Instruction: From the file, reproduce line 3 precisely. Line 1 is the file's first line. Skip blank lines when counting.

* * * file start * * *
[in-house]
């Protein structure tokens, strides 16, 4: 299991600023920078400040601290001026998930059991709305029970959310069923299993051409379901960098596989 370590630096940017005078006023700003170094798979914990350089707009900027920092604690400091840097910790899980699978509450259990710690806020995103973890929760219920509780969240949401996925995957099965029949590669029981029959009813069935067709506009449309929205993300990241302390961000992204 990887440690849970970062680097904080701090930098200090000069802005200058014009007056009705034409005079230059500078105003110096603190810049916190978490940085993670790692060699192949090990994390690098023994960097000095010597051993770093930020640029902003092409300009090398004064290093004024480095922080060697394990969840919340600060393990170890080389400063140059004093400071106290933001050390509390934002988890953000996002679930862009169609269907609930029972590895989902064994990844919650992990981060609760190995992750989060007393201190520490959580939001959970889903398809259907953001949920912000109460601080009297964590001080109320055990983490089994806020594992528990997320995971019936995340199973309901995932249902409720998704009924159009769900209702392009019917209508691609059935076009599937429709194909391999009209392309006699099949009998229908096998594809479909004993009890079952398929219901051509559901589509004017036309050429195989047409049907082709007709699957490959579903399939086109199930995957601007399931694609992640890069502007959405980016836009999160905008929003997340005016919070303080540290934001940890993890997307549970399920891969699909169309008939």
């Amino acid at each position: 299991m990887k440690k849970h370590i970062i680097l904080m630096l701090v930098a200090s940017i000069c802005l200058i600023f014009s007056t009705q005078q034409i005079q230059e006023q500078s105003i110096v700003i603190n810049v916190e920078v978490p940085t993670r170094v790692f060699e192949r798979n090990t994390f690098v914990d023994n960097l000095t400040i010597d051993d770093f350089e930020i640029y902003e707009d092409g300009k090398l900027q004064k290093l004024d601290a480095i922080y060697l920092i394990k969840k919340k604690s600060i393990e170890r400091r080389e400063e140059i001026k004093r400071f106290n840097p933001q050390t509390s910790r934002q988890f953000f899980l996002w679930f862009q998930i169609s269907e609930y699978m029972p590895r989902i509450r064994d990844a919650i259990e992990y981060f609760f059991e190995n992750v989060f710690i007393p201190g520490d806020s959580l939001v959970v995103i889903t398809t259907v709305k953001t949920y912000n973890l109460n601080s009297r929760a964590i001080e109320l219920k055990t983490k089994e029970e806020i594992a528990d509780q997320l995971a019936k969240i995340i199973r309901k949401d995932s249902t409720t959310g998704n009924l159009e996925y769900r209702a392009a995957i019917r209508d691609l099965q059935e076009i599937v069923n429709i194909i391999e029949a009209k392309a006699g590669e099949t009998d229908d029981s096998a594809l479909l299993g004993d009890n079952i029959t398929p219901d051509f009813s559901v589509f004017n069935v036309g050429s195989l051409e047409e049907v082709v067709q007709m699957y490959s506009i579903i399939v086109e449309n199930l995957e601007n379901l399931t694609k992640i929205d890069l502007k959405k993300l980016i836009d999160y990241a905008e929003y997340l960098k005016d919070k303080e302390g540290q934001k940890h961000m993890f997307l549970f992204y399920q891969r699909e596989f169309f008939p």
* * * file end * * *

């Amino acid at each position: 299991m990887k440690k849970h370590i970062i680097l904080m630096l701090v930098a200090s940017i000069c802005l200058i600023f014009s007056t009705q005078q034409i005079q230059e006023q500078s105003i110096v700003i603190n810049v916190e920078v978490p940085t993670r170094v790692f060699e192949r798979n090990t994390f690098v914990d023994n960097l000095t400040i010597d051993d770093f350089e930020i640029y902003e707009d092409g300009k090398l900027q004064k290093l004024d601290a480095i922080y060697l920092i394990k969840k919340k604690s600060i393990e170890r400091r080389e400063e140059i001026k004093r400071f106290n840097p933001q050390t509390s910790r934002q988890f953000f899980l996002w679930f862009q998930i169609s269907e609930y699978m029972p590895r989902i509450r064994d990844a919650i259990e992990y981060f609760f059991e190995n992750v989060f710690i007393p201190g520490d806020s959580l939001v959970v995103i889903t398809t259907v709305k953001t949920y912000n973890l109460n601080s009297r929760a964590i001080e109320l219920k055990t983490k089994e029970e806020i594992a528990d509780q997320l995971a019936k969240i995340i199973r309901k949401d995932s249902t409720t959310g998704n009924l159009e996925y769900r209702a392009a995957i019917r209508d691609l099965q059935e076009i599937v069923n429709i194909i391999e029949a009209k392309a006699g590669e099949t009998d229908d029981s096998a594809l479909l299993g004993d009890n079952i029959t398929p219901d051509f009813s559901v589509f004017n069935v036309g050429s195989l051409e047409e049907v082709v067709q007709m699957y490959s506009i579903i399939v086109e449309n199930l995957e601007n379901l399931t694609k992640i929205d890069l502007k959405k993300l980016i836009d999160y990241a905008e929003y997340l960098k005016d919070k303080e302390g540290q934001k940890h961000m993890f997307l549970f992204y399920q891969r699909e596989f169309f008939p």